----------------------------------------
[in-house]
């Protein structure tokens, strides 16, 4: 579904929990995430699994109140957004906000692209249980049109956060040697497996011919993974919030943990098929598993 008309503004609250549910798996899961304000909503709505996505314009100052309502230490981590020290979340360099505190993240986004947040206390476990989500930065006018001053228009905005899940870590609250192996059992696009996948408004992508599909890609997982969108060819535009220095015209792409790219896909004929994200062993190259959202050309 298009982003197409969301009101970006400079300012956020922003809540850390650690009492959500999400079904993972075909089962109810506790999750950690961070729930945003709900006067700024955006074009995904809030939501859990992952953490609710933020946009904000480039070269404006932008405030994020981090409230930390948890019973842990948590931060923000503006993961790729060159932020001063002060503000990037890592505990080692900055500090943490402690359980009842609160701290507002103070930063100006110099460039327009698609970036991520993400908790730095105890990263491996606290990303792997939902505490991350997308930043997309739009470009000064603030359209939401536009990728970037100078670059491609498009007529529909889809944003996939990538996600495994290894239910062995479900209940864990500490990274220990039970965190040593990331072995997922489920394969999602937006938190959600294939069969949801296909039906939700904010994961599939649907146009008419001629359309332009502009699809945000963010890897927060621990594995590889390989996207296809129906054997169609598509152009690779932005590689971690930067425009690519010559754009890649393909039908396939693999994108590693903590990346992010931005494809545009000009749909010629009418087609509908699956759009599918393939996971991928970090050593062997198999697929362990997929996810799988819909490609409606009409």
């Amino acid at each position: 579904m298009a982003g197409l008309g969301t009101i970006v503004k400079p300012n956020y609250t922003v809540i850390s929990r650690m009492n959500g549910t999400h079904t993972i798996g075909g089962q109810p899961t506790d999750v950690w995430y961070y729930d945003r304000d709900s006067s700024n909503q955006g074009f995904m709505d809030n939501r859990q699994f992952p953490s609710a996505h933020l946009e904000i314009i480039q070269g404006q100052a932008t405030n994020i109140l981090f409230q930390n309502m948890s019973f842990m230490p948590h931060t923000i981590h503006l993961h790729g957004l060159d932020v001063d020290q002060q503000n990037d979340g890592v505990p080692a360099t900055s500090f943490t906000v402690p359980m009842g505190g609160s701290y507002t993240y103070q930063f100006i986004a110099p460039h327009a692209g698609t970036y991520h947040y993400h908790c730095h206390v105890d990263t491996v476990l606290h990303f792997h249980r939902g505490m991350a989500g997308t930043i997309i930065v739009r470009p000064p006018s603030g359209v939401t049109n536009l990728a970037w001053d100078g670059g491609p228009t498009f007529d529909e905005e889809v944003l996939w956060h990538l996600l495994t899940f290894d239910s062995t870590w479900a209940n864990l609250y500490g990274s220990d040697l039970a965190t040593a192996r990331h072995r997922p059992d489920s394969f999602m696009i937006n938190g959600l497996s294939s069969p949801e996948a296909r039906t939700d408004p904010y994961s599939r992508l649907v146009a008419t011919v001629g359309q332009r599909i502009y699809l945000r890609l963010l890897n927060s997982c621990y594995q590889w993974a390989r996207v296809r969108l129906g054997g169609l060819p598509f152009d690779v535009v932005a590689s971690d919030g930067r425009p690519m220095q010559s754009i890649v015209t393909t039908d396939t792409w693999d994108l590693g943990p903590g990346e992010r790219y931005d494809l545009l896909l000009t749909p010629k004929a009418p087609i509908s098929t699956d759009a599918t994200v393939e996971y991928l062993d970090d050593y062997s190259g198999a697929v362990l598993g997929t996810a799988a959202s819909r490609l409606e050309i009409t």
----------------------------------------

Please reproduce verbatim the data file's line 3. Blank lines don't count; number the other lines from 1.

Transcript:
């Amino acid at each position: 579904m298009a982003g197409l008309g969301t009101i970006v503004k400079p300012n956020y609250t922003v809540i850390s929990r650690m009492n959500g549910t999400h079904t993972i798996g075909g089962q109810p899961t506790d999750v950690w995430y961070y729930d945003r304000d709900s006067s700024n909503q955006g074009f995904m709505d809030n939501r859990q699994f992952p953490s609710a996505h933020l946009e904000i314009i480039q070269g404006q100052a932008t405030n994020i109140l981090f409230q930390n309502m948890s019973f842990m230490p948590h931060t923000i981590h503006l993961h790729g957004l060159d932020v001063d020290q002060q503000n990037d979340g890592v505990p080692a360099t900055s500090f943490t906000v402690p359980m009842g505190g609160s701290y507002t993240y103070q930063f100006i986004a110099p460039h327009a692209g698609t970036y991520h947040y993400h908790c730095h206390v105890d990263t491996v476990l606290h990303f792997h249980r939902g505490m991350a989500g997308t930043i997309i930065v739009r470009p000064p006018s603030g359209v939401t049109n536009l990728a970037w001053d100078g670059g491609p228009t498009f007529d529909e905005e889809v944003l996939w956060h990538l996600l495994t899940f290894d239910s062995t870590w479900a209940n864990l609250y500490g990274s220990d040697l039970a965190t040593a192996r990331h072995r997922p059992d489920s394969f999602m696009i937006n938190g959600l497996s294939s069969p949801e996948a296909r039906t939700d408004p904010y994961s599939r992508l649907v146009a008419t011919v001629g359309q332009r599909i502009y699809l945000r890609l963010l890897n927060s997982c621990y594995q590889w993974a390989r996207v296809r969108l129906g054997g169609l060819p598509f152009d690779v535009v932005a590689s971690d919030g930067r425009p690519m220095q010559s754009i890649v015209t393909t039908d396939t792409w693999d994108l590693g943990p903590g990346e992010r790219y931005d494809l545009l896909l000009t749909p010629k004929a009418p087609i509908s098929t699956d759009a599918t994200v393939e996971y991928l062993d970090d050593y062997s190259g198999a697929v362990l598993g997929t996810a799988a959202s819909r490609l409606e050309i009409t």